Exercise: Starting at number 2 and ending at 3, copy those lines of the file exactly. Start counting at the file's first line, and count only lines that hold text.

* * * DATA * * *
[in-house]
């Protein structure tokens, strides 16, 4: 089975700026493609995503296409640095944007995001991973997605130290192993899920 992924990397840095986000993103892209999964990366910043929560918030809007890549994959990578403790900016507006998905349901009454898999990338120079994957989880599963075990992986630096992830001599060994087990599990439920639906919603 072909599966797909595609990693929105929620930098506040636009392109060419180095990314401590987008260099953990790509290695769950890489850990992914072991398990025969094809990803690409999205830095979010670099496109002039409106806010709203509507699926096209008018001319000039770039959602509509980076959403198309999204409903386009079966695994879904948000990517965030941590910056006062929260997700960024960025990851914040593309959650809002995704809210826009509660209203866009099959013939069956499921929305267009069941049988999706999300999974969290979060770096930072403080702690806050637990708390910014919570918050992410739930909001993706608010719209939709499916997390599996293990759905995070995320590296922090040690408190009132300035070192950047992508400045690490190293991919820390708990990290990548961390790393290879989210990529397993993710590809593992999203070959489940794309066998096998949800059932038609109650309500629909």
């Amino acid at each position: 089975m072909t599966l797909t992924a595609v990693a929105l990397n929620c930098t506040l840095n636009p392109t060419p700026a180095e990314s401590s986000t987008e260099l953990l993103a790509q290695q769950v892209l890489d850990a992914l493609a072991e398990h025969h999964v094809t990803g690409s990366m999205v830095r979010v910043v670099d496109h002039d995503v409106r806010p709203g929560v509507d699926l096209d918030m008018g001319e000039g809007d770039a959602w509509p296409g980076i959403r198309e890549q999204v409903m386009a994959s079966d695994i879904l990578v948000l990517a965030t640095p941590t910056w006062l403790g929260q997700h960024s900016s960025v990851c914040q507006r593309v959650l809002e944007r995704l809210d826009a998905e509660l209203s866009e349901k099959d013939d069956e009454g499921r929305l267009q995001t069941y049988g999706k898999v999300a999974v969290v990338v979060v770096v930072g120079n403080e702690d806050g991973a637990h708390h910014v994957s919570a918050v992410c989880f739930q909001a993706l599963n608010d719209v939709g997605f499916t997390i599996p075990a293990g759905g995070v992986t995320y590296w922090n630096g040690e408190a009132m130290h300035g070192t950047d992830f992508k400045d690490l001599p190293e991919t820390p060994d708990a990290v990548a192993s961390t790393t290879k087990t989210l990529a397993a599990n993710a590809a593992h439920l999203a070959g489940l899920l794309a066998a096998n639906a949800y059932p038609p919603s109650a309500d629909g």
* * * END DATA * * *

């Protein structure tokens, strides 16, 4: 089975700026493609995503296409640095944007995001991973997605130290192993899920 992924990397840095986000993103892209999964990366910043929560918030809007890549994959990578403790900016507006998905349901009454898999990338120079994957989880599963075990992986630096992830001599060994087990599990439920639906919603 072909599966797909595609990693929105929620930098506040636009392109060419180095990314401590987008260099953990790509290695769950890489850990992914072991398990025969094809990803690409999205830095979010670099496109002039409106806010709203509507699926096209008018001319000039770039959602509509980076959403198309999204409903386009079966695994879904948000990517965030941590910056006062929260997700960024960025990851914040593309959650809002995704809210826009509660209203866009099959013939069956499921929305267009069941049988999706999300999974969290979060770096930072403080702690806050637990708390910014919570918050992410739930909001993706608010719209939709499916997390599996293990759905995070995320590296922090040690408190009132300035070192950047992508400045690490190293991919820390708990990290990548961390790393290879989210990529397993993710590809593992999203070959489940794309066998096998949800059932038609109650309500629909």
């Amino acid at each position: 089975m072909t599966l797909t992924a595609v990693a929105l990397n929620c930098t506040l840095n636009p392109t060419p700026a180095e990314s401590s986000t987008e260099l953990l993103a790509q290695q769950v892209l890489d850990a992914l493609a072991e398990h025969h999964v094809t990803g690409s990366m999205v830095r979010v910043v670099d496109h002039d995503v409106r806010p709203g929560v509507d699926l096209d918030m008018g001319e000039g809007d770039a959602w509509p296409g980076i959403r198309e890549q999204v409903m386009a994959s079966d695994i879904l990578v948000l990517a965030t640095p941590t910056w006062l403790g929260q997700h960024s900016s960025v990851c914040q507006r593309v959650l809002e944007r995704l809210d826009a998905e509660l209203s866009e349901k099959d013939d069956e009454g499921r929305l267009q995001t069941y049988g999706k898999v999300a999974v969290v990338v979060v770096v930072g120079n403080e702690d806050g991973a637990h708390h910014v994957s919570a918050v992410c989880f739930q909001a993706l599963n608010d719209v939709g997605f499916t997390i599996p075990a293990g759905g995070v992986t995320y590296w922090n630096g040690e408190a009132m130290h300035g070192t950047d992830f992508k400045d690490l001599p190293e991919t820390p060994d708990a990290v990548a192993s961390t790393t290879k087990t989210l990529a397993a599990n993710a590809a593992h439920l999203a070959g489940l899920l794309a066998a096998n639906a949800y059932p038609p919603s109650a309500d629909g």